But most importantly of all, irrespective of the detail of policy, what I’m looking for from Brown is something that I think he can deliver that Blair never could due to his lack of real roots in the party, a sense that Labour’s policies in government belong to a distinctively Labour narrative understanding of the world of the kind of progressive society that the party wishes to create and support in future. Blair, whose approach to political theory and philosophy amounted to little more than treating the massed canon of progressive (and sometimes not so progressive) thought as a political pick n’ mix counter to shore up ideas rooted in little else but shiftless tabloid populism, could never deliver such a coherent narrative thread.
Brown, who has real roots in the party and comes from a solid Presbytarian background as influential, in its own way, as Welsh Methodism has been in the development of the Labour movement, should be capable of providing just such a narrative thread and I think it vital that he quickly establishes such a narrative, which will go on to inform and shape future policy development and, to a considerable extent, the kind of input into the policy-making process that might stem from activists.
With that firmly in mind, the absence of a wide-ranging policy debate tied to a Leadership contest is not something I see as a drawback – it may well be beneficial in the long run for the party to have avoided such a debate, which could easily have proved divisive had it taken place without the benefit of understanding the kind of Labour narrative under which that Brown intends to take the party forward.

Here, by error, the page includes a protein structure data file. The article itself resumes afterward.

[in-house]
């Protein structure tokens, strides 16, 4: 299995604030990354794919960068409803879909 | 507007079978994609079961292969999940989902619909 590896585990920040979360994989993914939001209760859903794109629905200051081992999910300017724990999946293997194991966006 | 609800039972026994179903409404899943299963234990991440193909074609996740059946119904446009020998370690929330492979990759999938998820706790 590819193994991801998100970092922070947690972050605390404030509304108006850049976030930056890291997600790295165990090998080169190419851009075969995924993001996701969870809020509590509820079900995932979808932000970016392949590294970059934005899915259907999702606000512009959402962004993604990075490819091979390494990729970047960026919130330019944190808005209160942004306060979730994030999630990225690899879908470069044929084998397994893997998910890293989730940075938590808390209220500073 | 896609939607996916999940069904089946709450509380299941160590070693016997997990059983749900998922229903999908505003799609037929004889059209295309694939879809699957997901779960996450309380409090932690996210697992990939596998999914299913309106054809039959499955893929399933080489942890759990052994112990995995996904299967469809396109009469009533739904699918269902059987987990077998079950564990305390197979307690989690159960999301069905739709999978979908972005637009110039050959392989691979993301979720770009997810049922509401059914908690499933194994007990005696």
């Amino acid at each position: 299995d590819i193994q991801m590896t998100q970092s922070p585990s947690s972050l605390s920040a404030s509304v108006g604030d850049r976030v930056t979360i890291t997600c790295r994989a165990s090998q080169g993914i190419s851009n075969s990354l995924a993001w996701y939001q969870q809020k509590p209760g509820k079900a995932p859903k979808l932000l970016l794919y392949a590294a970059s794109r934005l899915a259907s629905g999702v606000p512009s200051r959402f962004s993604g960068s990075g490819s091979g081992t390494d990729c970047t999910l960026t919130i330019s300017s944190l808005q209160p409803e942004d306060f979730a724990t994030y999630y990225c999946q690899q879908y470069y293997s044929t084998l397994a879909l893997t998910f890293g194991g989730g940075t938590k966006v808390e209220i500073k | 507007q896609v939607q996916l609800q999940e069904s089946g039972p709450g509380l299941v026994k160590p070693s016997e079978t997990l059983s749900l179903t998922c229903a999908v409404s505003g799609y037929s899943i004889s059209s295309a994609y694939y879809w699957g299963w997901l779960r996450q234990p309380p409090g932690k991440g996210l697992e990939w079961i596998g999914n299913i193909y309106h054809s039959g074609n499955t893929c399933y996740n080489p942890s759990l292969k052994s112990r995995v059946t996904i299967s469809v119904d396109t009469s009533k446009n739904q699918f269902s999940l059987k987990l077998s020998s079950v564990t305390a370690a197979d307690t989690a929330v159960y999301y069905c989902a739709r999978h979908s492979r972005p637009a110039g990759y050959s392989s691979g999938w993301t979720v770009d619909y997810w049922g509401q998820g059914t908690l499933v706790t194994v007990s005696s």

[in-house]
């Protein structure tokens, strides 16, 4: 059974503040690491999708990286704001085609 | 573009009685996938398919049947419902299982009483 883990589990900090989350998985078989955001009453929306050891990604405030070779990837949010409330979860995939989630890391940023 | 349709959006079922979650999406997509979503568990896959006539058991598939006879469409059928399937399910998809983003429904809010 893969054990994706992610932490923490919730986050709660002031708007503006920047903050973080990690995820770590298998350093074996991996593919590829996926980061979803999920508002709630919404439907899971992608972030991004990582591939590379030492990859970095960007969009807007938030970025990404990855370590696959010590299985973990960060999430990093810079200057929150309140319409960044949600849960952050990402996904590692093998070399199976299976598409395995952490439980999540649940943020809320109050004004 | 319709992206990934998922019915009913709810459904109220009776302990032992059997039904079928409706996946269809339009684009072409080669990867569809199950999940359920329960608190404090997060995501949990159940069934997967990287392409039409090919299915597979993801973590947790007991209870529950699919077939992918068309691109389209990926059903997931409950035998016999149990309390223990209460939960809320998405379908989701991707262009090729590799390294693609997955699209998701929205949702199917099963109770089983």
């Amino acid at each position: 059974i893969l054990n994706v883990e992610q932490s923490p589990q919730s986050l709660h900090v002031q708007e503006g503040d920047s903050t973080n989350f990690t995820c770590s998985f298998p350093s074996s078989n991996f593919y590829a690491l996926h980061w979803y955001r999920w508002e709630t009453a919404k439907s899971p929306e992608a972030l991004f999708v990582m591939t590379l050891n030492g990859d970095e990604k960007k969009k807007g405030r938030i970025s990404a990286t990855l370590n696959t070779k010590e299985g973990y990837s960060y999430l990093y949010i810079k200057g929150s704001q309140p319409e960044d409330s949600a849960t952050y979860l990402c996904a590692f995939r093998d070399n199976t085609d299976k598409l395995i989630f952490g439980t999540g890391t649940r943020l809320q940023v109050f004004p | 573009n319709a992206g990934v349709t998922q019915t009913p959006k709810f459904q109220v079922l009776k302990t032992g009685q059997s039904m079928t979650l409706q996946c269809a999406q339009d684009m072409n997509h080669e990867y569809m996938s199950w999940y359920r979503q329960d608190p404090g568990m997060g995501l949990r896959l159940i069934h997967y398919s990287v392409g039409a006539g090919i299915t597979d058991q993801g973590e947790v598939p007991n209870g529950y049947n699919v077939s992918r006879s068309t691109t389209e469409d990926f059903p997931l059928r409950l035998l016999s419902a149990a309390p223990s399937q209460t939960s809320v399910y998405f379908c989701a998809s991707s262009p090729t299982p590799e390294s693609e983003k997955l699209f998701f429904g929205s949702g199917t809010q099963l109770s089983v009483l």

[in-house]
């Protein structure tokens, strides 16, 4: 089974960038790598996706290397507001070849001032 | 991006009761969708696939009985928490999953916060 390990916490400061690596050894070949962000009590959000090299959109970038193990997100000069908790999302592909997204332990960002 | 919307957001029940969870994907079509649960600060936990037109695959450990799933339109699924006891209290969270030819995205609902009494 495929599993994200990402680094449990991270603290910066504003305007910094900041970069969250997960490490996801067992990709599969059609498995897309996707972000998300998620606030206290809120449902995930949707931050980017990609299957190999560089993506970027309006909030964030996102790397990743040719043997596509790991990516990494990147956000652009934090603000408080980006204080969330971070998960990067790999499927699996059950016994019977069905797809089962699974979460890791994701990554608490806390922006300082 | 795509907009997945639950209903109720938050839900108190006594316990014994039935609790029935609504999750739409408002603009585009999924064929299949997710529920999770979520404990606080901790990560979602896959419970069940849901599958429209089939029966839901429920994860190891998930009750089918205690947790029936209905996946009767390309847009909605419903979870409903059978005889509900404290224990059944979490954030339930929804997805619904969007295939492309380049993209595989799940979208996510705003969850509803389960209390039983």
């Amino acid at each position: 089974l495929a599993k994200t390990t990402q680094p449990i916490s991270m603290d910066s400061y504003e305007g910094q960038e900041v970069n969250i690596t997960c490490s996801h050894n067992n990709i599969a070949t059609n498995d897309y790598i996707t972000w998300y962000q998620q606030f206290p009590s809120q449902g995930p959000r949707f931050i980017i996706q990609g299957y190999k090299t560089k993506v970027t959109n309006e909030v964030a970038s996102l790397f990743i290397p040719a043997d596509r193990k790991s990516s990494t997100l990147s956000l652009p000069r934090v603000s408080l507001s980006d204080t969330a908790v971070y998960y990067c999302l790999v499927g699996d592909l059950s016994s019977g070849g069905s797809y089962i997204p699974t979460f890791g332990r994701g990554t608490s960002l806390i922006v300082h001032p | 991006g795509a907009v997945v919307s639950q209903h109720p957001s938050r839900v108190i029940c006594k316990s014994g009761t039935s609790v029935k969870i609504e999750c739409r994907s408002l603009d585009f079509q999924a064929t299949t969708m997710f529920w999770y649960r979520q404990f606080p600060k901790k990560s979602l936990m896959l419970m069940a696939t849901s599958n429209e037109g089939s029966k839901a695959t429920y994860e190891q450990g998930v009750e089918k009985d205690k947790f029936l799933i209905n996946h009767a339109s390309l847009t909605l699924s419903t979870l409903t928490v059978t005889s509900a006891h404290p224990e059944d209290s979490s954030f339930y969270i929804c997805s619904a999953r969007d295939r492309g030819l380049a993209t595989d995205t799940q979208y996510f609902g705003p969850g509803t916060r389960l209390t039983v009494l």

Getting back to Blears and questions of engagement with the grassroots – and to give her a little credit as well – she does suggest a need to beef up the role National Policy Forum – with the usual unedifying caveats about measuring ‘representation’ in terms of population demographics – which would be a welcome innovation. But again, the emphasis rests firmly on engagement through defined hierarchical structures and in closed and carefully managed environments what to suit, overwhelmingly, the interests of the PLP, rather on direct engagement in the kind of freeform discussions and debates that routinely take place amongst bloggers. Its all very well talking about trying engage the ‘facebook generation’ but to do that effectively politicians have to take a leap of faith and talk to us inhabitants of the electronic frontier on out terms and within our established social mores – which inevitably means facing off with the MSM and fighting back against the established media culture which, for too long, has done little else but prevent politicians engaging in open and constructive debate and promote a dumbed-down political culture obsessed with trivia, personalities and scandal to the exclusion of meaningful public and political discourse.
Blears tops off her position paper with this:
Tomorrow’s Labour Party will be a focussed election-winning machine. But it will also be a sociable, enjoyable, fulfilling place to be for its members. It will reflect the full diversity of our communities. Voluntary activity will be rewarded by personal development as well as communal benefit and social progress. The Labour Party will be a modern party at ease and at home in modern society, and ready for whatever the future may hold.